Not because I was enjoying it, I seemed compelled to continue my quest to understand the performance of various Java 2D drawing operations. I’m hoping to make my game Rabbit Escape faster, especially on the Raspberry Pi, so you may see another post sometime actually trying this stuff out on a Pi.
But for now, here are the results of my investigation into how different patterns of opacity in images affects rendering performance.
You can find the code here: gitlab.com/andybalaam/java-2d-performance.
- Images with partially-opaque pixels are no slower than those with fully-opaque pixels
- Large transparent areas in images are drawn quite quickly, but transparent pixels mixed with non-transparent are slow
- Still avoid any transparency whenever possible
- It’s relatively OK to use large transparent areas on images (e.g. a fixed-size animation where a character moves through the image)
- Don’t bother restricting pixels to be either fully transparent or fully opaque – partially-opaque is fine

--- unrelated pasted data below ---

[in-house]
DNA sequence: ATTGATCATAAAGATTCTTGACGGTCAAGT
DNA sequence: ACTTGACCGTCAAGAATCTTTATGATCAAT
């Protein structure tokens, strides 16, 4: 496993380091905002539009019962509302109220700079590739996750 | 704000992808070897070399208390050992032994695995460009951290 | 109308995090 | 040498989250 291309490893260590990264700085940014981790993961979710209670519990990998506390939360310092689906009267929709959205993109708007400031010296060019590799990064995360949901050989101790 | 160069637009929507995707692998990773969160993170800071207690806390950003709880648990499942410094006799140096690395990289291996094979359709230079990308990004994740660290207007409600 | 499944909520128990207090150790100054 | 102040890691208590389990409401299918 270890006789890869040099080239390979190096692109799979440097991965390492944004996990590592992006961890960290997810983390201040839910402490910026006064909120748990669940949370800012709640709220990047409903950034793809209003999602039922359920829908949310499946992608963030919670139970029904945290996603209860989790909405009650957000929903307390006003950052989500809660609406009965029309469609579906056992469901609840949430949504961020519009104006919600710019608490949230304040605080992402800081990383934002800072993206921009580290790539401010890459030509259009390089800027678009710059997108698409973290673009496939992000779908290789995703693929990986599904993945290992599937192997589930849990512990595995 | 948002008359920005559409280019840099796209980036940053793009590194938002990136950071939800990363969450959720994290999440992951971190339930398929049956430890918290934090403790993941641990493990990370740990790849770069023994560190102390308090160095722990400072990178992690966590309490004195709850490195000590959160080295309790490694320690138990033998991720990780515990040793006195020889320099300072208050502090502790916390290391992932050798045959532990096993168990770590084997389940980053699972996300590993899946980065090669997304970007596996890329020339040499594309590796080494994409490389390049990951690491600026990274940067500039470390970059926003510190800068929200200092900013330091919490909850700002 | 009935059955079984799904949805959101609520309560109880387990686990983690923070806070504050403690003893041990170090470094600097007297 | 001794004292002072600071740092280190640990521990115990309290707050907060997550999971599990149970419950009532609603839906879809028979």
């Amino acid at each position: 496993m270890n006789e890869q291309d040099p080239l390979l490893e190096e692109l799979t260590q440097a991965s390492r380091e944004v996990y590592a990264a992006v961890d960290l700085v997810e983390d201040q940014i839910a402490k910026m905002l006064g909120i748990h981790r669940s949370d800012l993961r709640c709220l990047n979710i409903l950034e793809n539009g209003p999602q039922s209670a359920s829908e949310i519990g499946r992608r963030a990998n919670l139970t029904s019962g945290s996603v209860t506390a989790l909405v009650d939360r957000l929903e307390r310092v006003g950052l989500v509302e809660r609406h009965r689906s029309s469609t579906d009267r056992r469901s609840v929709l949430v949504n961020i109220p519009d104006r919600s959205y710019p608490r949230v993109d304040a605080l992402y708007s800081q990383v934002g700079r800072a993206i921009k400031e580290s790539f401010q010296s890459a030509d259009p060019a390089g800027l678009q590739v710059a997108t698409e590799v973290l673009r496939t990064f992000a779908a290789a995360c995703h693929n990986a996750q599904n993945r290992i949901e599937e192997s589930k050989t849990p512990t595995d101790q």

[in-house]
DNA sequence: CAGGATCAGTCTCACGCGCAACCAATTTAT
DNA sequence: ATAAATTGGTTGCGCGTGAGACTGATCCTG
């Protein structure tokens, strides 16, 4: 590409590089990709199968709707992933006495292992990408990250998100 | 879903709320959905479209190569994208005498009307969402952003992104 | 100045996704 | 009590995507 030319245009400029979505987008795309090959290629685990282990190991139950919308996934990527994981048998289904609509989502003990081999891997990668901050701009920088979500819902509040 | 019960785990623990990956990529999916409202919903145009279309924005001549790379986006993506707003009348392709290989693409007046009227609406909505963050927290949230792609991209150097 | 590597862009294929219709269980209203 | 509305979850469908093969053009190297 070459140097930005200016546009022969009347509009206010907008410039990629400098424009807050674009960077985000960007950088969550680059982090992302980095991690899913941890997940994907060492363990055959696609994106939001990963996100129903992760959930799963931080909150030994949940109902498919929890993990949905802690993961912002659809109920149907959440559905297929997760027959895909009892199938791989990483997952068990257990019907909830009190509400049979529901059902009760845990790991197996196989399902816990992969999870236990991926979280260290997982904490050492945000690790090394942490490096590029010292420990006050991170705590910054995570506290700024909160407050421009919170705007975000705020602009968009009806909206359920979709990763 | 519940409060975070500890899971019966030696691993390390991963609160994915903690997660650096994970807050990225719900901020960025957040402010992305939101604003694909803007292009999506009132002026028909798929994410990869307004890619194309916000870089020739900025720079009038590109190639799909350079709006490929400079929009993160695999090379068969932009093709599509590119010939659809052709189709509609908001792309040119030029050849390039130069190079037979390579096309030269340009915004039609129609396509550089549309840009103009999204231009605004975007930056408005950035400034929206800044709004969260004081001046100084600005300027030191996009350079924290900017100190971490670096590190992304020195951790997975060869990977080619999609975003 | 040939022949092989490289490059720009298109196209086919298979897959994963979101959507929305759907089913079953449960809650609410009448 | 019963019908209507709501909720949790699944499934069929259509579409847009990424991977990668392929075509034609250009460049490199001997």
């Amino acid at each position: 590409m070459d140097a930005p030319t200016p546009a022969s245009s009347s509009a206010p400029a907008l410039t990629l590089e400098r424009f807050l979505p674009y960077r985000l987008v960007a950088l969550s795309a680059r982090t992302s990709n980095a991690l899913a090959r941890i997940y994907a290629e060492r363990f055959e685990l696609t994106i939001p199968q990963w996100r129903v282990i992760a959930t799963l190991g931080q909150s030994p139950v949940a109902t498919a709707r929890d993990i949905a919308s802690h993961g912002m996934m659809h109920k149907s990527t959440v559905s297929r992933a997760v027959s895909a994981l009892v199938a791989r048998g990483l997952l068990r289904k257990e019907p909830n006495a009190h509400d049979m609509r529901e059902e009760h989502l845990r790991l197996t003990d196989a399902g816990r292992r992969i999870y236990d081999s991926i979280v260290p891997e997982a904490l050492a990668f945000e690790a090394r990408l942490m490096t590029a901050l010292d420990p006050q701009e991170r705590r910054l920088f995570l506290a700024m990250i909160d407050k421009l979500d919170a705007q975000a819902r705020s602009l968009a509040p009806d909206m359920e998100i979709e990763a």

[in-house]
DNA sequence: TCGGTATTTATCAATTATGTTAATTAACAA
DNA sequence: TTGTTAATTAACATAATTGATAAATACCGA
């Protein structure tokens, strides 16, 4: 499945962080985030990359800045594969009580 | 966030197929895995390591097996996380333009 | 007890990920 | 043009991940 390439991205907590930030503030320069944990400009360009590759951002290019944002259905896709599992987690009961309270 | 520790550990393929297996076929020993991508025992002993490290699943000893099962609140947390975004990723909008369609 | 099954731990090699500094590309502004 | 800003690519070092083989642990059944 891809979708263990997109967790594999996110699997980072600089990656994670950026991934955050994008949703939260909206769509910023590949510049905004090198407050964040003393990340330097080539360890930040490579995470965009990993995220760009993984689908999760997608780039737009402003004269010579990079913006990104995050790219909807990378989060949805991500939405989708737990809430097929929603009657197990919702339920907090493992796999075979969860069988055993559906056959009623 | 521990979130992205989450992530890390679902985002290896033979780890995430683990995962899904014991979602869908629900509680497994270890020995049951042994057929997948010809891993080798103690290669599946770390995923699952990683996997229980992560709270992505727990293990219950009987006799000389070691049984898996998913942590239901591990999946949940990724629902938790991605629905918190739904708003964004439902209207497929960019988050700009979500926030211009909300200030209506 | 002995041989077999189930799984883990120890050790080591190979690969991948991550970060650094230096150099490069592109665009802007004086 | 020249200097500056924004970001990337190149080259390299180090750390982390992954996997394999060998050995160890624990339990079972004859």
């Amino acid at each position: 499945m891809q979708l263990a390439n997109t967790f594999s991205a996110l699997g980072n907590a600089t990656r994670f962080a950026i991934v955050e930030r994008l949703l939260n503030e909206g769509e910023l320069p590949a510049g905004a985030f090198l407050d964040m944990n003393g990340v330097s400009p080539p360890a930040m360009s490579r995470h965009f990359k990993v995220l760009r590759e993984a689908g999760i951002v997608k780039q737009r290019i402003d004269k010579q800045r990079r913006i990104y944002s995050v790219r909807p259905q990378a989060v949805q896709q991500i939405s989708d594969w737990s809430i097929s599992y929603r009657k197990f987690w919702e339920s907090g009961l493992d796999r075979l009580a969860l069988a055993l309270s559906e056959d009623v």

Opacity patterns in images
Non-transparent images drew at 76 FPS, and transparent ones dropped to 45 FPS.
I went further into investigating transparency by creating images that were:
- All pixels 50% opacity (34 FPS)
- Half pixels 0% opacity, half 100%, mixed up (34 FPS)
- Double the size of the original image, but the extra area is fully transparent, and the original area is non-transparent (41 FPS)
I concluded that partial-opacity is not important to performance compared with full-opacity, but that large areas of transparency are relatively fast compared with images with complex patterns of transparency and opacity.
Transparency and opacity
|large images20 largeimages||76|
|large images20 largeimages transparentimages||45|
|large images20 largeimages transparent50pcimages||34|
|large images20 largeimages transparent0pc100pcimages||34|
|large images20 largeimages transparentareaimages||41|
Please do get back to me with tips about how to improve the performance of my experimental code.